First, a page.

Vecuronium contributed the most to the financial loss (35.21%) in our study. In some countries, 30% of annual anesthetic budget was constituted by neuromuscular blockers.[10] Judicious use of neuromuscular blockers, assessing the degree of blockade, and loading only the required amount are essential to limit the wastage. Another possible option is procuring 4 mg vials. Even though the volume of thiopentone sodium wasted was higher than any other drug, it amounted to only 2.72% of the financial loss due to low unit price. Knowledge about the inexpensive nature of thiopentone sodium and easy availability in hospital supply may explain the unexpected increased wastage of it as anesthesia providers may have never felt the need to save this drug.[3] Unlike thiopentone sodium, although wastage was minimal, dexmedetomidine contributed to a higher percentage to financial loss due to its high unit price. However, advantages of dexmedetomidine usage such as reduction in anesthetic and opioid requirement, faster recovery, and early discharge from postoperative Intensive Care Unit should be borne in mind.

Atropine and mephentermine accounted for 3.6% and 6.1% of total financial loss in our study. Significant wastage of atropine and ephedrine has been reported in earlier studies also.[11] It is a routine practice to load 2 ampoules of atropine and 30 mg of mephentermine or ephedrine anticipating any intraoperative complications. This may be justified only if it is a single anesthesiologist and no assistant to help is available. Otherwise loading only one ampoule of atropine or keeping it near the anesthesia workstation is sufficient as a safeguard against intraoperative bradycardia. Adequate fluid management, assessing, and limiting the level of the neuraxial blockade would be helpful to decrease the need for mephentermine/ephedrine. Prefilled syringes for atropine and ephedrine can reduce the wastage and allow cost-minimization.[11],[12]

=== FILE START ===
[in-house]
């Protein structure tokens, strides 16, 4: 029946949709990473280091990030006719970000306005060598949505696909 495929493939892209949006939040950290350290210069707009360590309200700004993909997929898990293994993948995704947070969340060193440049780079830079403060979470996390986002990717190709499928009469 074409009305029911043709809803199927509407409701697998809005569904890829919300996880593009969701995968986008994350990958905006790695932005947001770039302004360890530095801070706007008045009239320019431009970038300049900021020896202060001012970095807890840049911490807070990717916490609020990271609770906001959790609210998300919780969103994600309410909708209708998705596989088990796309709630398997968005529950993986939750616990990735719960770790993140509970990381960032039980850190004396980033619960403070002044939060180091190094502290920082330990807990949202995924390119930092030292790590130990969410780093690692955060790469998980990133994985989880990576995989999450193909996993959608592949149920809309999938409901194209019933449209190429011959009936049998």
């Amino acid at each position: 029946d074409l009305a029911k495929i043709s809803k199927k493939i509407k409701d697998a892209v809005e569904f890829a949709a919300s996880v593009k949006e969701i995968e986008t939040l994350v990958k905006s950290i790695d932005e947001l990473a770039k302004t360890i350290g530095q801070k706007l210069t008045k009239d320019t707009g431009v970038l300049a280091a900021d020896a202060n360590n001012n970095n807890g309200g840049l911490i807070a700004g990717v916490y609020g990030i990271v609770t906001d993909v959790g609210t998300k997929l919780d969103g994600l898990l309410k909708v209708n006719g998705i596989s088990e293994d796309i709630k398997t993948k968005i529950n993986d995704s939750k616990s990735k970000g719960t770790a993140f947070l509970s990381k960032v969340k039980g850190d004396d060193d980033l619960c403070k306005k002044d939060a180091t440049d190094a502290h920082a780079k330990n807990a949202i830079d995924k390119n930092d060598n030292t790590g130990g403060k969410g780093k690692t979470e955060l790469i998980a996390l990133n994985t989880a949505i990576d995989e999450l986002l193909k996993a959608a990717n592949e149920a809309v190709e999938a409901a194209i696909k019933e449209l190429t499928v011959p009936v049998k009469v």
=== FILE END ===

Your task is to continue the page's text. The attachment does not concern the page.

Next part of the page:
A previous study [3] has reported wastage of 100% of loaded adrenaline. However, in our study, we found no such wastage as routine loading of adrenaline is not practiced in our institution. In the same study, significant wastage of neostigmine (4.12%) was also reported but was not observed in our study. The use of lignocaine was to abolish the stress response of intubation and extubation and for preventing pain on propofol injection. In this case, wastage can be limited by drawing only the required amount and making it available near workstation. Even though financial loss from other drugs such as midazolam, succinylcholine, and atracurium appear smaller, considering the large volume of cases in our institution it could contribute to a significant loss annually. Similar observation was made by previous authors also.[13],[14] Routine preparation of succinylcholine for all adult cases anticipating emergency intubation or airway complications such as laryngospasm is also questioned.[15]

Anesthetic cost accounted for only 5.6% of the overall perioperative expenditure of a surgical patient, but 40% of total hospital expenditure comes from ORs.[16] Although anesthetic drug cost constituted a smaller fraction of total hospital expenditure, they are constantly under scrutiny by the hospital financial department/administrator. The limited availability of resources to meet health-care needs and significance of developing methods to decrease the health-care expenditure are stressed.[17] Anesthetic drug wastage varies with anesthesia provider and institution.[18]